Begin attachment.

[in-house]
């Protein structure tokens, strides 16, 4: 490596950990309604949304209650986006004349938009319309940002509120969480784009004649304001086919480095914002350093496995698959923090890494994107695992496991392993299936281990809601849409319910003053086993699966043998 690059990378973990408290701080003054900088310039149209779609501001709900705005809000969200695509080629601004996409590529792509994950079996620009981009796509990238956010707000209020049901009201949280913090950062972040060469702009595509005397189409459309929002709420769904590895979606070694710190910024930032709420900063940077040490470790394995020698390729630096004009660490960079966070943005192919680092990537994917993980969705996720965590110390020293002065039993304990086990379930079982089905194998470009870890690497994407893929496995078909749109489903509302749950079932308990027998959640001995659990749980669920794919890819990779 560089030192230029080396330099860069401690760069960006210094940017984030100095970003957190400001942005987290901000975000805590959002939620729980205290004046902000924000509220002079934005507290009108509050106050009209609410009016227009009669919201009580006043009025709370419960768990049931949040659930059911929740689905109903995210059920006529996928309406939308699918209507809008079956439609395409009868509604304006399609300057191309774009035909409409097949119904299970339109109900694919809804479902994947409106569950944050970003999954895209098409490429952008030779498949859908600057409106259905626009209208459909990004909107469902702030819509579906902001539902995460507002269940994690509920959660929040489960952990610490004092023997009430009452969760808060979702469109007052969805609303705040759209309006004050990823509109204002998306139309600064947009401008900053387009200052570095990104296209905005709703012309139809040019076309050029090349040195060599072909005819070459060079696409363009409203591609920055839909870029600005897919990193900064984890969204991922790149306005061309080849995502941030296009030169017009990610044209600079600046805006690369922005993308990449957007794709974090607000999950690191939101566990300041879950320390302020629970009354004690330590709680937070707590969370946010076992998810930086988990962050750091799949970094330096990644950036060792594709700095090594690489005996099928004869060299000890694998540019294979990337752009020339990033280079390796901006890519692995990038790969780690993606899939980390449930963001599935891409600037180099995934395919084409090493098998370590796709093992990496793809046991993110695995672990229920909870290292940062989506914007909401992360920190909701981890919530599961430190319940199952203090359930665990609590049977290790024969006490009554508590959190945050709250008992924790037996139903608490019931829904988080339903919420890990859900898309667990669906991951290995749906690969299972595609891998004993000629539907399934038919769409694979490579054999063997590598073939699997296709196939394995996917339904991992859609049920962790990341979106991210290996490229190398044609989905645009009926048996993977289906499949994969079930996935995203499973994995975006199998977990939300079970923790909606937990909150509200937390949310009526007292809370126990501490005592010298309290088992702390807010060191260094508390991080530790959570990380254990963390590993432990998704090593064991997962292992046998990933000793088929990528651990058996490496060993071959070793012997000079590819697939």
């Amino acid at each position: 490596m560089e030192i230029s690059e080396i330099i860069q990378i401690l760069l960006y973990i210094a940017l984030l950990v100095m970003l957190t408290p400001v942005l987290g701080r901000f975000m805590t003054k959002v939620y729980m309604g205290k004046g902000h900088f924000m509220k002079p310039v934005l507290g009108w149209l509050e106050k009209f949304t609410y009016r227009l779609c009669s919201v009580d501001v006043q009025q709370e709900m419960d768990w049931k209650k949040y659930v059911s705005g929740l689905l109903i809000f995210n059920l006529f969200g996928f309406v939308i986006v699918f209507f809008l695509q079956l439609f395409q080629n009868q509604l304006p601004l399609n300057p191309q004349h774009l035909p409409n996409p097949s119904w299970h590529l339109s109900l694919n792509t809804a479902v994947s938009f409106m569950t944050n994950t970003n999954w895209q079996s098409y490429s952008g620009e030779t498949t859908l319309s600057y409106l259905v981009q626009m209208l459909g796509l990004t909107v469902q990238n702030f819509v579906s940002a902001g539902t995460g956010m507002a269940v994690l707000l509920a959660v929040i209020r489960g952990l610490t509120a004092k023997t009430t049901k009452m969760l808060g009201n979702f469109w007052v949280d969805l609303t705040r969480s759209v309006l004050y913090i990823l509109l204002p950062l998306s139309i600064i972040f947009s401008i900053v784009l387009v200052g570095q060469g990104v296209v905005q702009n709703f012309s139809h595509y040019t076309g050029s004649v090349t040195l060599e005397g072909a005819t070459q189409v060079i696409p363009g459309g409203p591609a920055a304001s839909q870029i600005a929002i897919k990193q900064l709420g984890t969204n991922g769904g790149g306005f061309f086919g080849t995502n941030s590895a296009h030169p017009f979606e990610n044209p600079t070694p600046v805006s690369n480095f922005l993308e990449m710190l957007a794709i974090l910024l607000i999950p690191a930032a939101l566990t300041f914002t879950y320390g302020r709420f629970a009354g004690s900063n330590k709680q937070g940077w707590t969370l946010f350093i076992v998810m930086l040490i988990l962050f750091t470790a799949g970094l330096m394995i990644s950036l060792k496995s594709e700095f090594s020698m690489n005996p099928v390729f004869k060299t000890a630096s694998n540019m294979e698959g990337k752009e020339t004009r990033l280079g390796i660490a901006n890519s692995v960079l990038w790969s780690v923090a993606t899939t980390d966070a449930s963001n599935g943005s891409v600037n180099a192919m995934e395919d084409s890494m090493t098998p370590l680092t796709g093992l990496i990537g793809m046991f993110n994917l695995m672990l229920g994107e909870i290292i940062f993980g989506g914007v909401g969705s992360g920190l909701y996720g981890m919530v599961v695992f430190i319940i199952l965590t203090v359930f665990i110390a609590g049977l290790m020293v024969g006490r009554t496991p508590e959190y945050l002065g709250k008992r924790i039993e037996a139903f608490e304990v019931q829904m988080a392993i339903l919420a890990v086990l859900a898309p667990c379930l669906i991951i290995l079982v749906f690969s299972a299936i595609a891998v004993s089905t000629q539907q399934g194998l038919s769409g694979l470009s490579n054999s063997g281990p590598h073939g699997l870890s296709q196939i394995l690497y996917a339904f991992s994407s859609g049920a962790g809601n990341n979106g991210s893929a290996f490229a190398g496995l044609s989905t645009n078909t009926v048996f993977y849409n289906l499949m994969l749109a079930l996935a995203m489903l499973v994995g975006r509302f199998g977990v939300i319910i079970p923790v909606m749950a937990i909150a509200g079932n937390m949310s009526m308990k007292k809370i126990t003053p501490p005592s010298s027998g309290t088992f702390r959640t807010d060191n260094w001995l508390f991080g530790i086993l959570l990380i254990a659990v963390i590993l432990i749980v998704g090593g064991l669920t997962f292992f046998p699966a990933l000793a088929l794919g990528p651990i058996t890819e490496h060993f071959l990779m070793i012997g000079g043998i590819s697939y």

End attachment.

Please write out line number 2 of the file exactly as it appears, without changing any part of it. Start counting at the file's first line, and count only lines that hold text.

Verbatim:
């Protein structure tokens, strides 16, 4: 490596950990309604949304209650986006004349938009319309940002509120969480784009004649304001086919480095914002350093496995698959923090890494994107695992496991392993299936281990809601849409319910003053086993699966043998 690059990378973990408290701080003054900088310039149209779609501001709900705005809000969200695509080629601004996409590529792509994950079996620009981009796509990238956010707000209020049901009201949280913090950062972040060469702009595509005397189409459309929002709420769904590895979606070694710190910024930032709420900063940077040490470790394995020698390729630096004009660490960079966070943005192919680092990537994917993980969705996720965590110390020293002065039993304990086990379930079982089905194998470009870890690497994407893929496995078909749109489903509302749950079932308990027998959640001995659990749980669920794919890819990779 560089030192230029080396330099860069401690760069960006210094940017984030100095970003957190400001942005987290901000975000805590959002939620729980205290004046902000924000509220002079934005507290009108509050106050009209609410009016227009009669919201009580006043009025709370419960768990049931949040659930059911929740689905109903995210059920006529996928309406939308699918209507809008079956439609395409009868509604304006399609300057191309774009035909409409097949119904299970339109109900694919809804479902994947409106569950944050970003999954895209098409490429952008030779498949859908600057409106259905626009209208459909990004909107469902702030819509579906902001539902995460507002269940994690509920959660929040489960952990610490004092023997009430009452969760808060979702469109007052969805609303705040759209309006004050990823509109204002998306139309600064947009401008900053387009200052570095990104296209905005709703012309139809040019076309050029090349040195060599072909005819070459060079696409363009409203591609920055839909870029600005897919990193900064984890969204991922790149306005061309080849995502941030296009030169017009990610044209600079600046805006690369922005993308990449957007794709974090607000999950690191939101566990300041879950320390302020629970009354004690330590709680937070707590969370946010076992998810930086988990962050750091799949970094330096990644950036060792594709700095090594690489005996099928004869060299000890694998540019294979990337752009020339990033280079390796901006890519692995990038790969780690993606899939980390449930963001599935891409600037180099995934395919084409090493098998370590796709093992990496793809046991993110695995672990229920909870290292940062989506914007909401992360920190909701981890919530599961430190319940199952203090359930665990609590049977290790024969006490009554508590959190945050709250008992924790037996139903608490019931829904988080339903919420890990859900898309667990669906991951290995749906690969299972595609891998004993000629539907399934038919769409694979490579054999063997590598073939699997296709196939394995996917339904991992859609049920962790990341979106991210290996490229190398044609989905645009009926048996993977289906499949994969079930996935995203499973994995975006199998977990939300079970923790909606937990909150509200937390949310009526007292809370126990501490005592010298309290088992702390807010060191260094508390991080530790959570990380254990963390590993432990998704090593064991997962292992046998990933000793088929990528651990058996490496060993071959070793012997000079590819697939």